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Do slurs and work discrimination merit employment litigation?

The U.S. Equal Employment Opportunity Commission (EEOC) protects Connecticut employees from discrimination on the job. Most acts of discrimination are obvious. However, some are far more subtle, which, nevertheless, become the subject of employment litigation.

Slurs fall under the discrimination heading

Employers are already on notice that they may not make racial slurs when addressing workers or talking about them to others. Similarly, they cannot ignore it if others in the workplace are doing it.

However, there is a fine line when people assert they are teasing but actually are using slurs against someone. Examples include not just racial slurs, but also anti-gay epithets or gender-driven jokes. When these take place, a worker has the right to object and inform management of the need to intervene.

When management does not intervene, litigation may be needed

Typically, employment litigation deals with discrimination based on age, gender, race, disability or sexual preference. While a company’s management team must intervene when this happens, there are times when it fails to do so.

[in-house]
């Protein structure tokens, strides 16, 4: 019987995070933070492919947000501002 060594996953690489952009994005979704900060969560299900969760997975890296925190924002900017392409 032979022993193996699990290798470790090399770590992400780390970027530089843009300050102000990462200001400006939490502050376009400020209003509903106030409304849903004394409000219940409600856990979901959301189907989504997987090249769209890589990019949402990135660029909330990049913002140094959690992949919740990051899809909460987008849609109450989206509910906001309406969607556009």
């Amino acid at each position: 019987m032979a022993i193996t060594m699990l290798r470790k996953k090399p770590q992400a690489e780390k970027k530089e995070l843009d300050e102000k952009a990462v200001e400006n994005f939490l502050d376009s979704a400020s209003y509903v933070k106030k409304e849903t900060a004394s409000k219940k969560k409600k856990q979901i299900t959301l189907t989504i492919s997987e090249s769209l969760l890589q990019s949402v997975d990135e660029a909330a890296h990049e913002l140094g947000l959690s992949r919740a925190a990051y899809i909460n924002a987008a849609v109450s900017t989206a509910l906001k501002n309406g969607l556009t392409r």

In some cases, this team may actually become complicit. This may take the form of retaliation. A manager may reduce a complaining worker’s hours. In other cases, the environment becomes so toxic that the employee has to quit.

What litigation may look like

There are times when you may undergo mediation first. The goal is to make a positive change in the workplace possible. This frequently involves retraining of management staff members and, perhaps, moving the employee to a different location. When the situation has become too toxic to continue, a lawsuit may be the next step. It typically empowers the discriminated-against employee to receive financial compensation.